Friday, January 20, 2017

4.5 Tips to Prepare for a Malifaux Tournament

Mini-Muses


Not a lot of news briefs this week, but The Other Side kickstarter has just a few hours left. If you want to get in on the game from the groundfloor, this is your last chance. The deal has never been better!

Tournament Preparation


With the arrival of the Gaining Grounds 2017 document, and the fact that I'm currently preparing for a tournament coming up next week, I thought it would be a good idea to talk about some ideas for how to prepare oneself for a tournament, particularly if you haven't been to one previously.


1) Figure out what you're playing! - This probably goes without saying, but before you head to a tournament, make sure that you know what you're going to play! This can take a lot of forms, of course. Obviously, you'll want to know what kind of tournament you're entering and which models you'll need to bring along. The standard Gaining Grounds tournament is fixed faction, meaning you name your faction at the beginning of the tournament and that is what you play every round. You are, however, allowed to build a new crew every round after seeing the strategy and scheme pools you'll be facing, as well as knowing your opponents' faction. Other tournaments may be fixed list (same crew every round), fixed master, more or less soulstones, hiring pool, or other more bizarre formats. Now, if you have a favorite faction or one crew you've been playing regularly, this can be pretty easy. If, like me, you suffer from chronic magpie syndrome, sometimes this choice can be a bit tougher. For the upcoming event, I literally asked my wife to name the first suit that came into her head from a deck of cards. She named hearts, so I'm playing Guild (because everybody loves the Guild.)

1b) Pack the models you'll need- Your choice of faction may, in fact, be a choice of master or crew that happens to be holding your interest right now or with whom you think you have a level of familiarity that can lead to success. If so, you can probably put together a small list of models, pack a small bag, and you're good to go. However, the advantage to the fixed faction format is flexibility. Depending on what you may be facing each round, you may be best off building your whole crew, master and all, each round of the tourney. I think it's at least worth your time to include models that are good for killing, good for surviving, and good for moving to go score objectives. If you have that ready, you can probably build a decent crew that can handle most situations the game can throw at you.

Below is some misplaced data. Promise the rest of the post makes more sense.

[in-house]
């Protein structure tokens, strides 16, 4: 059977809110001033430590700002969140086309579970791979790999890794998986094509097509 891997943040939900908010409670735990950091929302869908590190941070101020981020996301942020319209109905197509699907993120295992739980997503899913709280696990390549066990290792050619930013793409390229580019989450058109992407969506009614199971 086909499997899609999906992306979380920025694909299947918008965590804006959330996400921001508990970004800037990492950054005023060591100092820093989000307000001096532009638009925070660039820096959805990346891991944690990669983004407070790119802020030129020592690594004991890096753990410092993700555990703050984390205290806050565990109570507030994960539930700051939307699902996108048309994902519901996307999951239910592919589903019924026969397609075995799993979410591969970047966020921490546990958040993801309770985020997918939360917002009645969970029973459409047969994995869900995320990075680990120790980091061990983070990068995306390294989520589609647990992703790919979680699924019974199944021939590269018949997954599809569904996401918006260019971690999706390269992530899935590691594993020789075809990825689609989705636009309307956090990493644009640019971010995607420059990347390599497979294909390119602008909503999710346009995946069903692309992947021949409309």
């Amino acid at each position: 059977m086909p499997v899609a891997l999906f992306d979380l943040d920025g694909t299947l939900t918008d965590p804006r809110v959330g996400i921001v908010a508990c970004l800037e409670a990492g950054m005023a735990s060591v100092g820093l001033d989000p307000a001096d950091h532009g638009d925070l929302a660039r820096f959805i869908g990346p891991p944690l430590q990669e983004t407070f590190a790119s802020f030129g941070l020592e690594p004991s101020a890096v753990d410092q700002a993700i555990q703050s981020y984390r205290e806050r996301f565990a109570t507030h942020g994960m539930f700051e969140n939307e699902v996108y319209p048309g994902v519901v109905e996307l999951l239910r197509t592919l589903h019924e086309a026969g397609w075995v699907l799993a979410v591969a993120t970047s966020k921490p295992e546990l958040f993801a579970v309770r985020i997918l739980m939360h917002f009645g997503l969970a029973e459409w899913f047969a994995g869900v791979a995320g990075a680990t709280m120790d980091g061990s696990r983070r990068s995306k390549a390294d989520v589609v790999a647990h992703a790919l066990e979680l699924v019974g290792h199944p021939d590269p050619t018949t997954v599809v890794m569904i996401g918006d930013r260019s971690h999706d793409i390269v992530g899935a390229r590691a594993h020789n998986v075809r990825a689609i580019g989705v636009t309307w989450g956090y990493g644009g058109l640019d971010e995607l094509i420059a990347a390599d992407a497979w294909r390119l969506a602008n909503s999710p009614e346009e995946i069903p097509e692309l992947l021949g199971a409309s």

2) Know your models- Time limits during tournament games of Malifaux can creep up on you. When one is just learning to play or just having a fun, casual game with friends, its not unusual for games to take 2 1/2 to 3 hours or longer. You don't have that much time in a tournament. The GG2017 document stipulates two hour rounds. It is not uncommon, therefore, for many tournament games to not progress past turn 4 or even turn 3. A good way to help keep this from happening is to make sure you are as familiar as possible with the models you'll be using. If you have to look down at your stat cards every time you activate one of your abilities, that's time you lose. If, on the other hand, you know your models well enough that you remember that, say, Mccabe's Take This! requires a 4 and has a range of 10 and pushes the target 4", you don't need to check it and can just do what you need to do when you need to do it. You don't need an eidetic memory or need to sit and study like you're cramming for a final, though. I've yet to play anyone who could run their whole crew off the top of their head. Just make sure you're as familiar as possible. If nothing else, you'll have a much better idea of what your crew is capable of doing in real situations on the table (as opposed to in your head, where many of us unfortunately end up making our value judgements on the quality of models.)